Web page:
Hosting a ceremony today in Tokyo, Honda Motor Company announced that it has produced cumulatively 300 million motorcycles worldwide. The milestone, which was actually reach in September of this year, but just now celebrated by the Japanese company, comes in Honda’s 66th year of making motorcycles, when the brand entered the market with the Honda Dream Type-D in 1949. Despite having 33 production facilities in 22 countries around the world, Honda’s 300 millionth motorcycle was produced at the Kumamoto factory (Honda’s primary plant in Japan), and the bike in question was fittingly a Honda Gold Wing 40th Anniversary Edition machine.

Erik Buell Racing 1190AX Adventure-Tourer Due in 2016

Erik Buell Racing’s release of new models has been slow and steady, despite the American company teasing the names of its first three consumer-level machines from day one. EBR gave the world an early look at the 2015 Erik Buell Racing 1190SX, the streetfighter version of the company’s EBR 1190RX superbike, and now we await the company’s third model. It has long been rumored that the third model from Erik Buell Racing, the EBR 1190AX, would be an adventure-touring model, and Gary Pietruszewski, the Vice President of Global Sales at Erik Buell Racing, confirmed as much while talking to Autoevolution. Like the 1190SX, we don’t expect EBR to re-tune the 1190AX’s engine from its original superbike application.

No Polaris Slingshot in Texas, For Now

Bad news if you live in Texas and want to grab the hottest trike on the market right now, the Polaris Slingshot, as the Lone Star State has rescinded its approval for Slingshot sales in Texas. Despite initially approving the Polaris Slingshot for sales on November 4th, the State of Texas reversed its approval, leaving Polaris to notify dealerships on November 10th that they would be unable to sell the Slingshot, for the foreseeable future. The issue comes down to the application of the definition of what is a motorcycle in the State of Texas, which defines a motorcycle “as a motor vehicle, other than a tractor, that is equipped with a rider’s saddle and designed to have when propelled not more than three wheels on the ground.” (Texas Transportation Code §541.201 (9)).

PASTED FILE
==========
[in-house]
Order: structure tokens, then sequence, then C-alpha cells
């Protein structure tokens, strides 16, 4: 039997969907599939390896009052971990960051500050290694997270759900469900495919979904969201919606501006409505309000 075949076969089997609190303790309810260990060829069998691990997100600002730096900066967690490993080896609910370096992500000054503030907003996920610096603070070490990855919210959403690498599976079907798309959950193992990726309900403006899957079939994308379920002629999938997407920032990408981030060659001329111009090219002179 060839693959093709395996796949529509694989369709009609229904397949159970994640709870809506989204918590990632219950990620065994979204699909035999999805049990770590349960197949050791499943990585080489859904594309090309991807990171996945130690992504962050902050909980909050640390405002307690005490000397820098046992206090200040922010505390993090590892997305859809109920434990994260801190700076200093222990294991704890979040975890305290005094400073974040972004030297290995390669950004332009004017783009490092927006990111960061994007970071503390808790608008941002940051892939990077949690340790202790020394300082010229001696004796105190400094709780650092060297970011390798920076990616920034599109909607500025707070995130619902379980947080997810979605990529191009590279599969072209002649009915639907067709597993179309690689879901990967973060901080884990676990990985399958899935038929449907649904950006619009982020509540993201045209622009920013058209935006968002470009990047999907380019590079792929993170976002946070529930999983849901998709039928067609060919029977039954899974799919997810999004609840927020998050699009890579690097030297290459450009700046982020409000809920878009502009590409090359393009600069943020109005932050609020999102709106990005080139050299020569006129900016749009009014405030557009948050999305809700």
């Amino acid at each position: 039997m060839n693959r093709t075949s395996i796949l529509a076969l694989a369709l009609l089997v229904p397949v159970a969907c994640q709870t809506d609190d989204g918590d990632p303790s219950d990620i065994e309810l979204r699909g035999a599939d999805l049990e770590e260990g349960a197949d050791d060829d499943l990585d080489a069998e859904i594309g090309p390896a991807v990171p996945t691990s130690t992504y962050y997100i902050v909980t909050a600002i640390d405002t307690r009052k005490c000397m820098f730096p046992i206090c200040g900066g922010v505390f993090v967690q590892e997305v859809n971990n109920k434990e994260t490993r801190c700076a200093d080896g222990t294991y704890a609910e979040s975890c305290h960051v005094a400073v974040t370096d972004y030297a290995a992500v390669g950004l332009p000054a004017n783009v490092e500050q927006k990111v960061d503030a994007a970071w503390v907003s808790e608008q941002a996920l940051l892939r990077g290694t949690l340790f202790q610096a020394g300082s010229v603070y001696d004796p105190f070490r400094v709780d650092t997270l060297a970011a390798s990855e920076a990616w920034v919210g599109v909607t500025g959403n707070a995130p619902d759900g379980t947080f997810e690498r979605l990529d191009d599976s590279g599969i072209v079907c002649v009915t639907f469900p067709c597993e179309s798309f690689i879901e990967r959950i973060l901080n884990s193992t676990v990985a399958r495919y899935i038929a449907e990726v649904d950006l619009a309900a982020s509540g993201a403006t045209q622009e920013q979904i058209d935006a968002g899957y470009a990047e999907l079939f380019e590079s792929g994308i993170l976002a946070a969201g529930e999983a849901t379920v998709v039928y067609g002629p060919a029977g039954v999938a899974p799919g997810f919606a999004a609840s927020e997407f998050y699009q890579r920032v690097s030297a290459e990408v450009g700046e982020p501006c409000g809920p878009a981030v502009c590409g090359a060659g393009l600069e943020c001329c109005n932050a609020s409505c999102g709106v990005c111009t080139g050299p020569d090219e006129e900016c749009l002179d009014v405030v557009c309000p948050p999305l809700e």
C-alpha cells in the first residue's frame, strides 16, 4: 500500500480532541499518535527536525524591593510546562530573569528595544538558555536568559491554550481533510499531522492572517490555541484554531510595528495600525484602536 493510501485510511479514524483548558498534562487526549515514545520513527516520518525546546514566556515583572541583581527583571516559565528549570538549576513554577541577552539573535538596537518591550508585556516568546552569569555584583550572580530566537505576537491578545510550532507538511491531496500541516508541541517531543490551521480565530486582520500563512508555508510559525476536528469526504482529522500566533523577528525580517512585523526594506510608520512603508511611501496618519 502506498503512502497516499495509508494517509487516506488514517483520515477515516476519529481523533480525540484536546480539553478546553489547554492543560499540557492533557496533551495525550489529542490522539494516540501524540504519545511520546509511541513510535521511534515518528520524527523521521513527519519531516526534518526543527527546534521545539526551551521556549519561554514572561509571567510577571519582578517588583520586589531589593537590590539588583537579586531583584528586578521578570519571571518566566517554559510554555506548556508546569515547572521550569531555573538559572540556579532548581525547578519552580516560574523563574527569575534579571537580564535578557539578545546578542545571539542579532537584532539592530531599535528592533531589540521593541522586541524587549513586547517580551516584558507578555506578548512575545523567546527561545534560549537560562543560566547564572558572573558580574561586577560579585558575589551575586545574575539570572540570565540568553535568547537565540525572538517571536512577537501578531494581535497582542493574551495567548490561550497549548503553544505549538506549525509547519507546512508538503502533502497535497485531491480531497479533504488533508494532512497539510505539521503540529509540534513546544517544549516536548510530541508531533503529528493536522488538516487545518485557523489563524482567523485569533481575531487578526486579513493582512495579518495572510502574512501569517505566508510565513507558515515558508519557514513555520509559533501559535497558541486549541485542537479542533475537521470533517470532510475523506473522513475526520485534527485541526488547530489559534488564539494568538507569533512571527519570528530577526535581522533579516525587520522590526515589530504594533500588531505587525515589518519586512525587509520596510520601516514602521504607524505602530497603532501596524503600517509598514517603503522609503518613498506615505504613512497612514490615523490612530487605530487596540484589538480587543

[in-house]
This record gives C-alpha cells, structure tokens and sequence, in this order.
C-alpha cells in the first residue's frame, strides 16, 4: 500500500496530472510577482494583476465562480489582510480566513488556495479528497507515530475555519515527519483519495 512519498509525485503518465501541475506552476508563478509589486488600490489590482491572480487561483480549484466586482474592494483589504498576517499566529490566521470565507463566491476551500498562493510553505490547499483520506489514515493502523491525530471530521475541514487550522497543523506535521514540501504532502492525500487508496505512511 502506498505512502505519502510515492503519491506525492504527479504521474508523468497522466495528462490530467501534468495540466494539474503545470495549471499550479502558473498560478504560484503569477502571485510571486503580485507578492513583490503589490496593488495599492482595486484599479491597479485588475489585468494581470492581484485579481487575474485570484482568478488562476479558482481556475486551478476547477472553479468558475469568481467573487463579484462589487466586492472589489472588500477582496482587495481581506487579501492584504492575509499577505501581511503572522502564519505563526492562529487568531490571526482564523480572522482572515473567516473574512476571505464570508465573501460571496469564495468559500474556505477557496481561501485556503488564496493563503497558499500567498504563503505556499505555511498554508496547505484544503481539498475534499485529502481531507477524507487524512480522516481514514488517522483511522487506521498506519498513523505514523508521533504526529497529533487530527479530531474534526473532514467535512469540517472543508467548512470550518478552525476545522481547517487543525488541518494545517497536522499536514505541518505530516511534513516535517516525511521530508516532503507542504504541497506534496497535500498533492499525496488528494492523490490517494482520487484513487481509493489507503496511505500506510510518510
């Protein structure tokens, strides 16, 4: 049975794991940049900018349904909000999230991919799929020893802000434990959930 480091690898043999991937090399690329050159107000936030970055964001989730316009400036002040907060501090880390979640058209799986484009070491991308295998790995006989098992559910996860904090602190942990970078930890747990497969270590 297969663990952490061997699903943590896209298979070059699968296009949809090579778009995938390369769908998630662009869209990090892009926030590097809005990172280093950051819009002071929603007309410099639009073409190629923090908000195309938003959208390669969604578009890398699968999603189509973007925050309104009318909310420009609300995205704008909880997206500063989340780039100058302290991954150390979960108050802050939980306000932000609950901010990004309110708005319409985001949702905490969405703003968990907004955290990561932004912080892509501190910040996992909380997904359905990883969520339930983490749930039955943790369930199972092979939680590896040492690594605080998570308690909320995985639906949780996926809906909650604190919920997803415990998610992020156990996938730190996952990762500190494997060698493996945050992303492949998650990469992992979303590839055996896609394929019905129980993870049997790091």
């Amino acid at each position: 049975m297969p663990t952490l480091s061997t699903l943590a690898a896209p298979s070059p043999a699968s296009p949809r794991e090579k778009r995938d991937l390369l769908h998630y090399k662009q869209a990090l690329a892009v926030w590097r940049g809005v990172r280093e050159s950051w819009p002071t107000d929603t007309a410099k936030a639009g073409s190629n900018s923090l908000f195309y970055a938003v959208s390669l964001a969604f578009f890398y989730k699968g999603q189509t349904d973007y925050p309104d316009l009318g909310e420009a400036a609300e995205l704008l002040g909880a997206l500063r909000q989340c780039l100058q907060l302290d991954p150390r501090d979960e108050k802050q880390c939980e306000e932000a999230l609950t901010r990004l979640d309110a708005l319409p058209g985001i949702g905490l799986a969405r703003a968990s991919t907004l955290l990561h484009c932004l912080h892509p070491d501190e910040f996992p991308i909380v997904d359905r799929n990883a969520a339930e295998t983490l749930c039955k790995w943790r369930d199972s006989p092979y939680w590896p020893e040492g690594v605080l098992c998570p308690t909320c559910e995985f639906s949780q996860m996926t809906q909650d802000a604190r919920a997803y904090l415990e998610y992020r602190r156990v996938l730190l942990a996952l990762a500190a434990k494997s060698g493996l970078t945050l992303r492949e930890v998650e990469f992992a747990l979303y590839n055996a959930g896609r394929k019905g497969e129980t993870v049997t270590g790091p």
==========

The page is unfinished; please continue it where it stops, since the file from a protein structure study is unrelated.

Newspeak: BMW Removes “Enduro” from Its Lexicon

If you go in to your local BMW dealer and ask to look at their latest enduro models, you should brace yourself for a Laurel & Hardy routine, as the e-word is now persona no grata at US dealerships. Instead, BMW dealers have been instructed to use the word “adventure” instead, newspeaking would-be customers into a segment that BMW literally invented (with a little help from Ewan and Charley). BMW Motorrad USA has also struck the word from its online footprint (except for harder to change things like URLs), just as the German company has flooded the segment with multiple models (more on that later), namely the BMW S1000XR.

KTM 390 Duke Also Confirmed for the USA

In addition the KTM RC390, KTM USA has also seen fit to bring the KTM 390 Duke to American soil for the 2015 model year. The absence of the small-displacement street bike on KTM USA’s lineup for the past two year has been a curious one, as the 375cc naked bike has been selling quite well in other markets. Whatever reasons KTM USA might have for delaying the arrival of the KTM 390 Duke to the United States, the good news is that American riders will have it as an option starting next year. Pricing is set at $4,999, and includes Brembo brakes and WP suspension.

2011 Roehr eSuperSport

05/06/2011 @ 6:30 am, by Jensen Beeler5 COMMENTS

2011 Roehr eSuperSport 2011 Roehr eSuperSport 4 635x441

We heard a rumor that Roehr was teaming up with Hyosung to build an electric streetbike, and low and behold a press release in our inbox today confirmed the news, as the 2011 Roehr eSuperSport is a spitting image of the Korean company’s Hyosung GT650R..except you know, with batteries, electric motors, and a slightly higher price tag. That’s of course because the new Roehr eSuperSport is essentially an electric conversion of the Korean bike.